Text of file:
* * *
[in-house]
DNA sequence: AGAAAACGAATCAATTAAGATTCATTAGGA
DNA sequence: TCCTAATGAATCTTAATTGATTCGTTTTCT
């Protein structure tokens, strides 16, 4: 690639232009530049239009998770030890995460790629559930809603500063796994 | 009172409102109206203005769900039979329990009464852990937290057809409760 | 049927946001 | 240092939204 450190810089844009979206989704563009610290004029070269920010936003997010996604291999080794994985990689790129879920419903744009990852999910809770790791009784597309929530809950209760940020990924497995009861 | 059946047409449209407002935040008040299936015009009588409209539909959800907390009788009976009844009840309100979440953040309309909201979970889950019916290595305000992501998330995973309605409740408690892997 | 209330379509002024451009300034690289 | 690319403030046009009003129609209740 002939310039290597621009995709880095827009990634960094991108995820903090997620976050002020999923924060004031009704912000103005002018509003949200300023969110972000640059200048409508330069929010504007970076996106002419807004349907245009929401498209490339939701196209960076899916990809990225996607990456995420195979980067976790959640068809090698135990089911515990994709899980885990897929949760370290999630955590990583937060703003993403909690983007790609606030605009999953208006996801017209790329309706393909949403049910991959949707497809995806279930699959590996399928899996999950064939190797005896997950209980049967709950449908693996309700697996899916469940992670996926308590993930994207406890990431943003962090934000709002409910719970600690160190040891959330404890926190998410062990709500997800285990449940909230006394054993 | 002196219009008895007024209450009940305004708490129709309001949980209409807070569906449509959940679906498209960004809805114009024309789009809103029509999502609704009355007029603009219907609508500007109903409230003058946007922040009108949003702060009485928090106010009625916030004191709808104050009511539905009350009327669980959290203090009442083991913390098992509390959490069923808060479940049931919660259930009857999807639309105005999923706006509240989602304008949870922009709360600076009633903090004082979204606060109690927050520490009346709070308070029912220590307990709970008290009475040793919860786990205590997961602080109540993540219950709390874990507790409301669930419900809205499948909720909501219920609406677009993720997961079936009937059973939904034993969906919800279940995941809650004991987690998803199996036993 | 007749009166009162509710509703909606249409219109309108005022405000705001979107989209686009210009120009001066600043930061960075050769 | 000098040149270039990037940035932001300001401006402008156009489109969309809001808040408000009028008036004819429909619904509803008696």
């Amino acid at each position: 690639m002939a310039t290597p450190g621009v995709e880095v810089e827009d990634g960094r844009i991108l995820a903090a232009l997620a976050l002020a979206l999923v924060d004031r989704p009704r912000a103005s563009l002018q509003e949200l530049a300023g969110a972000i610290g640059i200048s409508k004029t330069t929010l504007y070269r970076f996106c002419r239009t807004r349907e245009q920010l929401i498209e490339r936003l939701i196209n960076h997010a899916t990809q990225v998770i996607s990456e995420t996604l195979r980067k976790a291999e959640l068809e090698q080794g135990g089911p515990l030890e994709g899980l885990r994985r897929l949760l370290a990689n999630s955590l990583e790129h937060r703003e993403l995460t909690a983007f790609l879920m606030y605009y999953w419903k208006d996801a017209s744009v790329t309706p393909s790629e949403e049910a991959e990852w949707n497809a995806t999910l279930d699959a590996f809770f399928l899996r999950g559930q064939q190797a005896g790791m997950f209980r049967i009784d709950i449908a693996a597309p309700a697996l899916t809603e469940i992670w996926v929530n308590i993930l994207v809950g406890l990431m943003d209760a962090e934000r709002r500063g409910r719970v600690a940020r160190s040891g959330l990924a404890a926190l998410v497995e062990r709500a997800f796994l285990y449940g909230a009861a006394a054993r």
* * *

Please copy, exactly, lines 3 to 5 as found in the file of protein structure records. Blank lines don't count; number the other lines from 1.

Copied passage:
DNA sequence: TCCTAATGAATCTTAATTGATTCGTTTTCT
């Protein structure tokens, strides 16, 4: 690639232009530049239009998770030890995460790629559930809603500063796994 | 009172409102109206203005769900039979329990009464852990937290057809409760 | 049927946001 | 240092939204 450190810089844009979206989704563009610290004029070269920010936003997010996604291999080794994985990689790129879920419903744009990852999910809770790791009784597309929530809950209760940020990924497995009861 | 059946047409449209407002935040008040299936015009009588409209539909959800907390009788009976009844009840309100979440953040309309909201979970889950019916290595305000992501998330995973309605409740408690892997 | 209330379509002024451009300034690289 | 690319403030046009009003129609209740 002939310039290597621009995709880095827009990634960094991108995820903090997620976050002020999923924060004031009704912000103005002018509003949200300023969110972000640059200048409508330069929010504007970076996106002419807004349907245009929401498209490339939701196209960076899916990809990225996607990456995420195979980067976790959640068809090698135990089911515990994709899980885990897929949760370290999630955590990583937060703003993403909690983007790609606030605009999953208006996801017209790329309706393909949403049910991959949707497809995806279930699959590996399928899996999950064939190797005896997950209980049967709950449908693996309700697996899916469940992670996926308590993930994207406890990431943003962090934000709002409910719970600690160190040891959330404890926190998410062990709500997800285990449940909230006394054993 | 002196219009008895007024209450009940305004708490129709309001949980209409807070569906449509959940679906498209960004809805114009024309789009809103029509999502609704009355007029603009219907609508500007109903409230003058946007922040009108949003702060009485928090106010009625916030004191709808104050009511539905009350009327669980959290203090009442083991913390098992509390959490069923808060479940049931919660259930009857999807639309105005999923706006509240989602304008949870922009709360600076009633903090004082979204606060109690927050520490009346709070308070029912220590307990709970008290009475040793919860786990205590997961602080109540993540219950709390874990507790409301669930419900809205499948909720909501219920609406677009993720997961079936009937059973939904034993969906919800279940995941809650004991987690998803199996036993 | 007749009166009162509710509703909606249409219109309108005022405000705001979107989209686009210009120009001066600043930061960075050769 | 000098040149270039990037940035932001300001401006402008156009489109969309809001808040408000009028008036004819429909619904509803008696």
């Amino acid at each position: 690639m002939a310039t290597p450190g621009v995709e880095v810089e827009d990634g960094r844009i991108l995820a903090a232009l997620a976050l002020a979206l999923v924060d004031r989704p009704r912000a103005s563009l002018q509003e949200l530049a300023g969110a972000i610290g640059i200048s409508k004029t330069t929010l504007y070269r970076f996106c002419r239009t807004r349907e245009q920010l929401i498209e490339r936003l939701i196209n960076h997010a899916t990809q990225v998770i996607s990456e995420t996604l195979r980067k976790a291999e959640l068809e090698q080794g135990g089911p515990l030890e994709g899980l885990r994985r897929l949760l370290a990689n999630s955590l990583e790129h937060r703003e993403l995460t909690a983007f790609l879920m606030y605009y999953w419903k208006d996801a017209s744009v790329t309706p393909s790629e949403e049910a991959e990852w949707n497809a995806t999910l279930d699959a590996f809770f399928l899996r999950g559930q064939q190797a005896g790791m997950f209980r049967i009784d709950i449908a693996a597309p309700a697996l899916t809603e469940i992670w996926v929530n308590i993930l994207v809950g406890l990431m943003d209760a962090e934000r709002r500063g409910r719970v600690a940020r160190s040891g959330l990924a404890a926190l998410v497995e062990r709500a997800f796994l285990y449940g909230a009861a006394a054993r």